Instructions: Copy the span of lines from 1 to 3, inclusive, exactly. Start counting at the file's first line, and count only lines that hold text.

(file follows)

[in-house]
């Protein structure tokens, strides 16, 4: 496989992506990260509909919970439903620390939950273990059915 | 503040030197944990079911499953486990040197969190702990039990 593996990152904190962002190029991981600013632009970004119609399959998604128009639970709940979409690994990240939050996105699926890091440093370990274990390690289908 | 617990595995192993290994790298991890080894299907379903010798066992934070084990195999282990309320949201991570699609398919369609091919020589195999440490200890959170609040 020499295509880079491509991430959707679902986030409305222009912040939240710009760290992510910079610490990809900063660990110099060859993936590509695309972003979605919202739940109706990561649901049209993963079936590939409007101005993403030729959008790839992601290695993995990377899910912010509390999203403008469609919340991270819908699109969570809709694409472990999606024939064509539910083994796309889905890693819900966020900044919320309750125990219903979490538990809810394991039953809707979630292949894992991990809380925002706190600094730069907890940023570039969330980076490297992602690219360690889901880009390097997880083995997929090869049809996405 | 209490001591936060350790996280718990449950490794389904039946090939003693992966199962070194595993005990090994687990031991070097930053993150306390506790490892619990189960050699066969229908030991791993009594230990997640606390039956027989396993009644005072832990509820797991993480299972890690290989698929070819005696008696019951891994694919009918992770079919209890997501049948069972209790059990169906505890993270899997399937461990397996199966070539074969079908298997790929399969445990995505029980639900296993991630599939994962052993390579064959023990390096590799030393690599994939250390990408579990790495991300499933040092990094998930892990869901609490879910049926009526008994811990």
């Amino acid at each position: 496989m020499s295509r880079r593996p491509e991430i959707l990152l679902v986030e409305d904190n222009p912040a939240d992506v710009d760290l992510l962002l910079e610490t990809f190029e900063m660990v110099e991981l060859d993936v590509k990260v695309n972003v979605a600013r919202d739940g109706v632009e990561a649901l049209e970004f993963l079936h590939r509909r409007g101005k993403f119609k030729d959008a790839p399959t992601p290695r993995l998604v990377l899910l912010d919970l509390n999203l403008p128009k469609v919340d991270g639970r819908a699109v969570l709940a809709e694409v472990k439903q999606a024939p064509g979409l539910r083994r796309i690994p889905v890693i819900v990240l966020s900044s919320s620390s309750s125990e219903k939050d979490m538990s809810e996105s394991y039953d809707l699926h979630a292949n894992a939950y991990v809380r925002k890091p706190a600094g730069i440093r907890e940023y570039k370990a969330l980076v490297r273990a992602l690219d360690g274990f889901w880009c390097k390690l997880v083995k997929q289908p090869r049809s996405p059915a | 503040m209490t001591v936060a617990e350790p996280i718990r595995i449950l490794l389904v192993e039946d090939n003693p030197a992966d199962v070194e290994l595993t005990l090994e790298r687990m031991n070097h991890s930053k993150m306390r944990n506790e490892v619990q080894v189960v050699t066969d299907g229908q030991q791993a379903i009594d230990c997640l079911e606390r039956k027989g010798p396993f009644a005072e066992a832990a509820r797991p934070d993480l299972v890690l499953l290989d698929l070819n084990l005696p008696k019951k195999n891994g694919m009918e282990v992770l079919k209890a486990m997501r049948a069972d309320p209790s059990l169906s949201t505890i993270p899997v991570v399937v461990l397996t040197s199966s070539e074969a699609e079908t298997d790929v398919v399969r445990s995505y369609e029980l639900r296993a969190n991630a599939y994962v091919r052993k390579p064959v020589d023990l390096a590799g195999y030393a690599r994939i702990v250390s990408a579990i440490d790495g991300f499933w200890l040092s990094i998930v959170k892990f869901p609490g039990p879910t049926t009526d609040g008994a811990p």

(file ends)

[in-house]
């Protein structure tokens, strides 16, 4: 496989992506990260509909919970439903620390939950273990059915 | 503040030197944990079911499953486990040197969190702990039990 593996990152904190962002190029991981600013632009970004119609399959998604128009639970709940979409690994990240939050996105699926890091440093370990274990390690289908 | 617990595995192993290994790298991890080894299907379903010798066992934070084990195999282990309320949201991570699609398919369609091919020589195999440490200890959170609040 020499295509880079491509991430959707679902986030409305222009912040939240710009760290992510910079610490990809900063660990110099060859993936590509695309972003979605919202739940109706990561649901049209993963079936590939409007101005993403030729959008790839992601290695993995990377899910912010509390999203403008469609919340991270819908699109969570809709694409472990999606024939064509539910083994796309889905890693819900966020900044919320309750125990219903979490538990809810394991039953809707979630292949894992991990809380925002706190600094730069907890940023570039969330980076490297992602690219360690889901880009390097997880083995997929090869049809996405 | 209490001591936060350790996280718990449950490794389904039946090939003693992966199962070194595993005990090994687990031991070097930053993150306390506790490892619990189960050699066969229908030991791993009594230990997640606390039956027989396993009644005072832990509820797991993480299972890690290989698929070819005696008696019951891994694919009918992770079919209890997501049948069972209790059990169906505890993270899997399937461990397996199966070539074969079908298997790929399969445990995505029980639900296993991630599939994962052993390579064959023990390096590799030393690599994939250390990408579990790495991300499933040092990094998930892990869901609490879910049926009526008994811990």
């Amino acid at each position: 496989m020499s295509r880079r593996p491509e991430i959707l990152l679902v986030e409305d904190n222009p912040a939240d992506v710009d760290l992510l962002l910079e610490t990809f190029e900063m660990v110099e991981l060859d993936v590509k990260v695309n972003v979605a600013r919202d739940g109706v632009e990561a649901l049209e970004f993963l079936h590939r509909r409007g101005k993403f119609k030729d959008a790839p399959t992601p290695r993995l998604v990377l899910l912010d919970l509390n999203l403008p128009k469609v919340d991270g639970r819908a699109v969570l709940a809709e694409v472990k439903q999606a024939p064509g979409l539910r083994r796309i690994p889905v890693i819900v990240l966020s900044s919320s620390s309750s125990e219903k939050d979490m538990s809810e996105s394991y039953d809707l699926h979630a292949n894992a939950y991990v809380r925002k890091p706190a600094g730069i440093r907890e940023y570039k370990a969330l980076v490297r273990a992602l690219d360690g274990f889901w880009c390097k390690l997880v083995k997929q289908p090869r049809s996405p059915a | 503040m209490t001591v936060a617990e350790p996280i718990r595995i449950l490794l389904v192993e039946d090939n003693p030197a992966d199962v070194e290994l595993t005990l090994e790298r687990m031991n070097h991890s930053k993150m306390r944990n506790e490892v619990q080894v189960v050699t066969d299907g229908q030991q791993a379903i009594d230990c997640l079911e606390r039956k027989g010798p396993f009644a005072e066992a832990a509820r797991p934070d993480l299972v890690l499953l290989d698929l070819n084990l005696p008696k019951k195999n891994g694919m009918e282990v992770l079919k209890a486990m997501r049948a069972d309320p209790s059990l169906s949201t505890i993270p899997v991570v399937v461990l397996t040197s199966s070539e074969a699609e079908t298997d790929v398919v399969r445990s995505y369609e029980l639900r296993a969190n991630a599939y994962v091919r052993k390579p064959v020589d023990l390096a590799g195999y030393a690599r994939i702990v250390s990408a579990i440490d790495g991300f499933w200890l040092s990094i998930v959170k892990f869901p609490g039990p879910t049926t009526d609040g008994a811990p």